Free Speech

ACLU Opposes Ohio Law Criminalizing “False” Political Speech


On April 22, 2014, the Supreme Court of the United States (SCOTUS) heard oral arguments in the case of Susan B. Anthony List v. Driehaus.

The ACLU has filed a legal brief in this case on behalf of the Susan B. Anthony (SBA) List, an anti-abortion group that planned to run a 2010 ad against Congressman Steve Driehaus, accusing him of supporting taxpayer funded abortion.

Driehaus responded by filing a complaint with the Ohio Election Commission, arguing that SBA List violated Ohio’s law against making false political statements. SBA List then filed a federal lawsuit, challenging the state law as an unconstitutional restriction on its right to free speech.

After losing his 2010 reelection bid, Driehaus withdrew his complaint. This prompted the lower courts to dismiss the SBA List lawsuit, claiming the group could not longer challenge a law that was no longer being used against it.

SBA List appealed to SCOTUS, arguing that it should still be allowed to challenge the law because it was used to suppress free speech before an election and could be used against other groups in the future.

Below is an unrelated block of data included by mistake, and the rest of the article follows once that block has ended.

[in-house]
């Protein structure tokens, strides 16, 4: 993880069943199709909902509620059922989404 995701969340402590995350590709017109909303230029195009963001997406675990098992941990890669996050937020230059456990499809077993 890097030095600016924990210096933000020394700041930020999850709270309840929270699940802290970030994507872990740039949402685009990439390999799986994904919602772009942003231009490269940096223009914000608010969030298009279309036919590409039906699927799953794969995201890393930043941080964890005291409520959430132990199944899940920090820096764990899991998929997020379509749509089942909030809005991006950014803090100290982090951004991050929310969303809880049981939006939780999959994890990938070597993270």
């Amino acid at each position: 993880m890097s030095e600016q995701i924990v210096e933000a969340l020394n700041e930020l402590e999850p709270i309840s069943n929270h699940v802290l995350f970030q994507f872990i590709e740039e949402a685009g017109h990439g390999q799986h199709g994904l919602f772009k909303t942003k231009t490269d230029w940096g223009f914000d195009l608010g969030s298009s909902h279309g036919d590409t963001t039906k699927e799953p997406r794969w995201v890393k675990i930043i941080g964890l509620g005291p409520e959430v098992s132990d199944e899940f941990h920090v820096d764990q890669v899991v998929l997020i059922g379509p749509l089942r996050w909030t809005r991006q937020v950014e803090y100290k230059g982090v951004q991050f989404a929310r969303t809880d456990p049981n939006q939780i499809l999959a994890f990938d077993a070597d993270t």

The ACLU agrees.

This is the question before the high court: Should SBA List be permitted to move forward with its lawsuit challenging the constitutionality of Ohio’s law against false political speech?

At the ACLU, we believe people have an absolute right to criticize their public officials, regardless of their political persuasion. The government is not the arbiter of truth.

We do not share SBA List’s views on reproductive freedom, but we will continue to defend its right to express those views without interference from the government.